Americas (English Edition)

Articles from Vol. 57, No. 5, September-October

Assistant Secretary General Reaffirms OAS Aims
Ever since he was a teenager growing up in Suriname, Albert R. Ramdin wanted to be a diplomat. "Starting from a very young age, I read a lot of books," he says. "When I was fourteen, I read Das Kapital, most of which I did not understand." That...
Delivering Democracy
FOREIGN MINISTERS from the OAS member states convened for three days of intense debate about how to ensure that citizens benefit from democracy and how to build on the commitments established in the Inter-American Democratic Charter. "The Democratic...
Ecuador's Chocolate of the Earth
IN THE COCOA-GROWING region of Ecuador--just south of Guayaquil--five communities of farmers have formed business cooperatives to produce a native variety of cocoa (or cacao) that is revitalizing the Ecuadoran cocoa industry. The more than two thousand...
Famous Footsteps of a Stadium
WHAT DO FRANK SINATRA, Pope John Paul II, Madonna, the Rolling Stones, Pele, and the Reverend Billy Graham have in common? All have enthralled their adoring fans by the tens of thousands at Rio de Janeiro's Maracana, the world's largest soccer stadium....
Fruits of a Forest Farm
MOCOCA IS A handsome town with elegant French colonial-style homes around a central square. It is the heart of the Mogiana region, once famous for its coffee plantations. Situated in the hill country pressed up against the frontier of Sao Paulo and...
Gregory Rabassa: Words of Instinct: This Veteran Translator of the Most Celebrated Latin American Authors Continues to Open Fresh Perspectives on Contemporary Works
During Latin America's literary explosion, the "Boom" of the sixties and seventies, English-language readers came to know Gregory Rabassa well. His fluid translations captured every essential detail and nuance of masterpieces by Gabriel Garcia Marquez,...
Guyana Bets on Tourism
ORGANIZED, BIG-TIME gambling is about to come to the Caribbean nation of Guyana. That's the pledge of Manzoor Nadir, Guyana's Minister of Tourism, Industry, and Commerce. Sitting in the Caribbean between Venezuela and Suriname Guyana will have "its...
Isle of Mystery and Lore: Archaeologists and Historians Are Uncovering a Rich Body of Cultural and Natural Heritage on San Lorenzo, off the Coast of Lima, Peru
What secrets does San Lorenzo hide? Located in the Pacific Ocean only two and a half miles from Peru's capital, Lima, this island has long piqued the interest of scientists and travelers. In 2003, a team of Peruvian researchers from the Project for...
New Secretary General Targets Priorities
Jose Miguel Insulza, newly elected secretary-general of the OAS, says the thirty-four-member body will have to make some administrative, structural, and financial changes in order to stay relevant in the twenty-first century. "The OAS has four main...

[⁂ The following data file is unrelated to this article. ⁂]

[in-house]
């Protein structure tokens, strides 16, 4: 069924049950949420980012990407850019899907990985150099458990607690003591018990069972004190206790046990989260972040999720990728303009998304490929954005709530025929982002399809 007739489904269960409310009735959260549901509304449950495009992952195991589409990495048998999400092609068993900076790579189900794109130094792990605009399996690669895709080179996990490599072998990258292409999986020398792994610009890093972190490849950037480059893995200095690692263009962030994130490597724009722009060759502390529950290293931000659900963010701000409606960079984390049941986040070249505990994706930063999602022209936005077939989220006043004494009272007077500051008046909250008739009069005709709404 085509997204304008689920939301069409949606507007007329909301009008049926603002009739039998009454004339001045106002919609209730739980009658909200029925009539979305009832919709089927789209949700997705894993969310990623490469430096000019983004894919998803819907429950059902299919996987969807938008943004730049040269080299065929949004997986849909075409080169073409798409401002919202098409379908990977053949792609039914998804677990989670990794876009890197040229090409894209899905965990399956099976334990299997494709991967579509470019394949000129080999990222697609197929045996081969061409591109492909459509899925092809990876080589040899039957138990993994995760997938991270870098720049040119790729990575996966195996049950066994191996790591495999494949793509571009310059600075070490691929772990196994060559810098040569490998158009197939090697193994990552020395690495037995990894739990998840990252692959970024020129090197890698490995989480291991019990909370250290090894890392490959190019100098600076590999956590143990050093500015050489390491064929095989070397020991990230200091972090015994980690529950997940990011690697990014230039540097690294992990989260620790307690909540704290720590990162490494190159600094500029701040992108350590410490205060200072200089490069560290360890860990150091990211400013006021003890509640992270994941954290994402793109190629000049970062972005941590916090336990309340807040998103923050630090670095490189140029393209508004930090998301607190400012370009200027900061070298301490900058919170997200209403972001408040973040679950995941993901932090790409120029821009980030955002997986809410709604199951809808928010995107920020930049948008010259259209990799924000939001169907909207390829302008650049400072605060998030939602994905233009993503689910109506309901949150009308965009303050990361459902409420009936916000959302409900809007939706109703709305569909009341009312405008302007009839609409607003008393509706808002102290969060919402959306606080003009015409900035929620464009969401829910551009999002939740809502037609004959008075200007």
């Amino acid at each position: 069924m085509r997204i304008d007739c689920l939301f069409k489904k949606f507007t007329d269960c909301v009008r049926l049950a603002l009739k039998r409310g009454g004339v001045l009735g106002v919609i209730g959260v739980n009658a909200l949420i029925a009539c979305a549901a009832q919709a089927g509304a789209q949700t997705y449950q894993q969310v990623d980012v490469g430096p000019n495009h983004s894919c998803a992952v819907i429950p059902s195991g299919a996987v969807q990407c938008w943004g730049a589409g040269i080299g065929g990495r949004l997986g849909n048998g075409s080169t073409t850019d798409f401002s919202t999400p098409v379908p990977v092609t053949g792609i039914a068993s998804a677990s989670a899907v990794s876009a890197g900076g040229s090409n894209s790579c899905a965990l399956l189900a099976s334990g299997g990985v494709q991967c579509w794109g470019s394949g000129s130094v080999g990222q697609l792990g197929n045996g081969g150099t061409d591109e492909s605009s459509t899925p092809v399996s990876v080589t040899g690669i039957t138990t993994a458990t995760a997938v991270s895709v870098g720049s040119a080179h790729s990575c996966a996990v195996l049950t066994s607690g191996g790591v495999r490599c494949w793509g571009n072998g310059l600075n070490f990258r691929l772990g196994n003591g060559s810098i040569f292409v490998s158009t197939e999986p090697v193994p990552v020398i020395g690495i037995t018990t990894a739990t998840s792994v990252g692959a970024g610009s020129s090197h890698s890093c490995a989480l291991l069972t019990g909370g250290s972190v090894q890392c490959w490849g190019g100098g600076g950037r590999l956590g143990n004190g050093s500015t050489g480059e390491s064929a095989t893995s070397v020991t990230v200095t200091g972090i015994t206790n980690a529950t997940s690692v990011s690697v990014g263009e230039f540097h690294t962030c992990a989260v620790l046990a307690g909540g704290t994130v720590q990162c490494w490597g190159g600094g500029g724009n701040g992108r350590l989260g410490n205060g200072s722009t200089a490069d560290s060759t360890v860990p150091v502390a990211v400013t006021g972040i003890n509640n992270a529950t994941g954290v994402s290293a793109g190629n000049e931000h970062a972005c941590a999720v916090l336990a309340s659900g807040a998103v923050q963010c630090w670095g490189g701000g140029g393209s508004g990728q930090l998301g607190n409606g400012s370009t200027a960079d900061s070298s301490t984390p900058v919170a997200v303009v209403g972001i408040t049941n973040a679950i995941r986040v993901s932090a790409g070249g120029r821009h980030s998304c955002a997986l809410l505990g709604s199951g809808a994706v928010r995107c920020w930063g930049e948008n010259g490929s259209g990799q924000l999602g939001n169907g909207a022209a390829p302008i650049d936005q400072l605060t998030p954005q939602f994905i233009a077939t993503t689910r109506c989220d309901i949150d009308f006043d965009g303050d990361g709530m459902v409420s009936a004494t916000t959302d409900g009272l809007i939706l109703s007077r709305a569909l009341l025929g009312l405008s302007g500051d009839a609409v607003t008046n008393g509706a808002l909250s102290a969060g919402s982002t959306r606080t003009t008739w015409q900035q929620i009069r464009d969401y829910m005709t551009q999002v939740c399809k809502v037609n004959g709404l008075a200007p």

Soaring Songs from the Motorcycle Diaries
In 1951, a trip on an old motorcycle up the spine of the Andes by an Argentine medical student and his companion sparked a succession of life-changing events that reverberate to this day throughout the world. Fifty-four years later, a Uruguayan doctor-turned-composer...
Talavera: A Family-Fired Craft: For Generations, la Trinidad Workshop in Puebla, Mexico, Has Preserved This Town's Age-Old Tradition in Distinctive Ceramics
It may be an earth-bound art, forged of clay, but talavera poblana is nothing less than ethereal. It was created in Puebla, after all, that is Puebla de los Angeles to be exact, and people here are used to asking for a little angelic intercession when...
The Olympus of Oaxaca: The Remains of Impressive Zapotec Temples and Pyramids at Monte Alban Testify to the Glorious Past of a Culture Whose Creativity Endures Even Today
Time may erode man's lesser achievements, but it enhances our appreciation of the few that are genuinely great. Such a place is Monte Alban, once the ceremonial capital of Mexico's Zapotecs, who labored under the sweltering Oaxacan sun to create an...
Unveiling Ancestors of the Mountaintop: Spurred by the Discovery of the Frozen Bodies of Three Inca Children, a New Museum in Salta Is Educating Argentines about Their Indian Heritage
THE PRIDE OF THE LOCALS showed on their faces as they toured the new museum, only opened in November of last year. This was themselves they were seeing, their culture, so long ignored and denigrated since the Spanish Conquest. Finally, here it all...
Visual Ethnographer of the New World
Dutch painter Albert Eckhout, who worked in Brazil in the mid seventeenth century, can justly be called the New World's first visual ethnographer, as well as a portrait artist nearly in the ranks of his contemporary and countryman Rembrandt van Rijn....
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